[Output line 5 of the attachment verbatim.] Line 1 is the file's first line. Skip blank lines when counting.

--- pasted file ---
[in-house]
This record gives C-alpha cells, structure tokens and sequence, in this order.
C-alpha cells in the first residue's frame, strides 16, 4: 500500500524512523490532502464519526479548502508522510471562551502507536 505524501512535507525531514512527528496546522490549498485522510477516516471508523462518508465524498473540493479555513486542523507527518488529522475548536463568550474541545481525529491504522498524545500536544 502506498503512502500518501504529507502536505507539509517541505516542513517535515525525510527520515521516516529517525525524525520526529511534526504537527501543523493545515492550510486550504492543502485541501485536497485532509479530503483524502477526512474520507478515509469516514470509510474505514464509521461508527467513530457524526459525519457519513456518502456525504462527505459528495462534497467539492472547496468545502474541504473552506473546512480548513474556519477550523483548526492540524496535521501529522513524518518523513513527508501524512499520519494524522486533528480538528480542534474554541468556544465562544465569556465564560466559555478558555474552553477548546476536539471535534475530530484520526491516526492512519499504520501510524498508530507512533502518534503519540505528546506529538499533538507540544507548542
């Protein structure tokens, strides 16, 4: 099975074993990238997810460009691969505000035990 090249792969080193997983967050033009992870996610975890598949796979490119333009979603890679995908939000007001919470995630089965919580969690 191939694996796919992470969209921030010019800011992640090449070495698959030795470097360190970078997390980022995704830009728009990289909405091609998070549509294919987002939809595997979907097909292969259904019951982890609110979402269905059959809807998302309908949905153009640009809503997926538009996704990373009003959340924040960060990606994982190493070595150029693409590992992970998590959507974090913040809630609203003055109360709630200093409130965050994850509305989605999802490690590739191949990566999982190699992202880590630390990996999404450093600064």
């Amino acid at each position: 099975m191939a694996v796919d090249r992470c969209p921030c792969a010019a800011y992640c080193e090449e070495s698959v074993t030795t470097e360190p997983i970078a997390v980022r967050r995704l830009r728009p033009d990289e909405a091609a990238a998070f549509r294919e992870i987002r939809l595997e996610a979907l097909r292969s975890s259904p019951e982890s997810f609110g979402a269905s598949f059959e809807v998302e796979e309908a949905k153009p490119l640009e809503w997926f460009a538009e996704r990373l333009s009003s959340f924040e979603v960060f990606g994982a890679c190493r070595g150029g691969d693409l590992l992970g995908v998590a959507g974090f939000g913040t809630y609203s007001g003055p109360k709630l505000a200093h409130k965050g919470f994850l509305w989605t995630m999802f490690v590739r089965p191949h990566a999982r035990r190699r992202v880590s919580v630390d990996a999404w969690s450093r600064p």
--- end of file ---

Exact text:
């Amino acid at each position: 099975m191939a694996v796919d090249r992470c969209p921030c792969a010019a800011y992640c080193e090449e070495s698959v074993t030795t470097e360190p997983i970078a997390v980022r967050r995704l830009r728009p033009d990289e909405a091609a990238a998070f549509r294919e992870i987002r939809l595997e996610a979907l097909r292969s975890s259904p019951e982890s997810f609110g979402a269905s598949f059959e809807v998302e796979e309908a949905k153009p490119l640009e809503w997926f460009a538009e996704r990373l333009s009003s959340f924040e979603v960060f990606g994982a890679c190493r070595g150029g691969d693409l590992l992970g995908v998590a959507g974090f939000g913040t809630y609203s007001g003055p109360k709630l505000a200093h409130k965050g919470f994850l509305w989605t995630m999802f490690v590739r089965p191949h990566a999982r035990r190699r992202v880590s919580v630390d990996a999404w969690s450093r600064p």